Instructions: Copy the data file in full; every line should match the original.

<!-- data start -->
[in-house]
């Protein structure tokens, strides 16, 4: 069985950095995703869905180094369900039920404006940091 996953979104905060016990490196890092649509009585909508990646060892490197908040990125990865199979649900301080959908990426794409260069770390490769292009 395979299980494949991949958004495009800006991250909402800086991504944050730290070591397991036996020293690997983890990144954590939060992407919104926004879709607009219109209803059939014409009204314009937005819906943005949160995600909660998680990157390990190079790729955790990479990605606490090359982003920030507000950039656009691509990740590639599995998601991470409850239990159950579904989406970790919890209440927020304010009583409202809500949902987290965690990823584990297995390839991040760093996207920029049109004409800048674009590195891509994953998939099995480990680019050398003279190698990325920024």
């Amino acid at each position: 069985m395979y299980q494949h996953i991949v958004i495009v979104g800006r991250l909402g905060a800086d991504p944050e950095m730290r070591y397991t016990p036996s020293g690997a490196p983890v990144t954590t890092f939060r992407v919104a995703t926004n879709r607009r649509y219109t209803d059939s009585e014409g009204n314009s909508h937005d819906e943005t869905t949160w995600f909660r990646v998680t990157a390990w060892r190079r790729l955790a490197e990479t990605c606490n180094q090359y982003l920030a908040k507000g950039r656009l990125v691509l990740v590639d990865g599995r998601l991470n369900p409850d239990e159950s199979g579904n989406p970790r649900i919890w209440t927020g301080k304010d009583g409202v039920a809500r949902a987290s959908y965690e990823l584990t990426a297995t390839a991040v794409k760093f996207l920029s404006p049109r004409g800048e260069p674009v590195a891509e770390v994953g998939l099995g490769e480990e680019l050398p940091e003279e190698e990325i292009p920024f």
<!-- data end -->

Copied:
[in-house]
């Protein structure tokens, strides 16, 4: 069985950095995703869905180094369900039920404006940091 996953979104905060016990490196890092649509009585909508990646060892490197908040990125990865199979649900301080959908990426794409260069770390490769292009 395979299980494949991949958004495009800006991250909402800086991504944050730290070591397991036996020293690997983890990144954590939060992407919104926004879709607009219109209803059939014409009204314009937005819906943005949160995600909660998680990157390990190079790729955790990479990605606490090359982003920030507000950039656009691509990740590639599995998601991470409850239990159950579904989406970790919890209440927020304010009583409202809500949902987290965690990823584990297995390839991040760093996207920029049109004409800048674009590195891509994953998939099995480990680019050398003279190698990325920024």
């Amino acid at each position: 069985m395979y299980q494949h996953i991949v958004i495009v979104g800006r991250l909402g905060a800086d991504p944050e950095m730290r070591y397991t016990p036996s020293g690997a490196p983890v990144t954590t890092f939060r992407v919104a995703t926004n879709r607009r649509y219109t209803d059939s009585e014409g009204n314009s909508h937005d819906e943005t869905t949160w995600f909660r990646v998680t990157a390990w060892r190079r790729l955790a490197e990479t990605c606490n180094q090359y982003l920030a908040k507000g950039r656009l990125v691509l990740v590639d990865g599995r998601l991470n369900p409850d239990e159950s199979g579904n989406p970790r649900i919890w209440t927020g301080k304010d009583g409202v039920a809500r949902a987290s959908y965690e990823l584990t990426a297995t390839a991040v794409k760093f996207l920029s404006p049109r004409g800048e260069p674009v590195a891509e770390v994953g998939l099995g490769e480990e680019l050398p940091e003279e190698e990325i292009p920024f």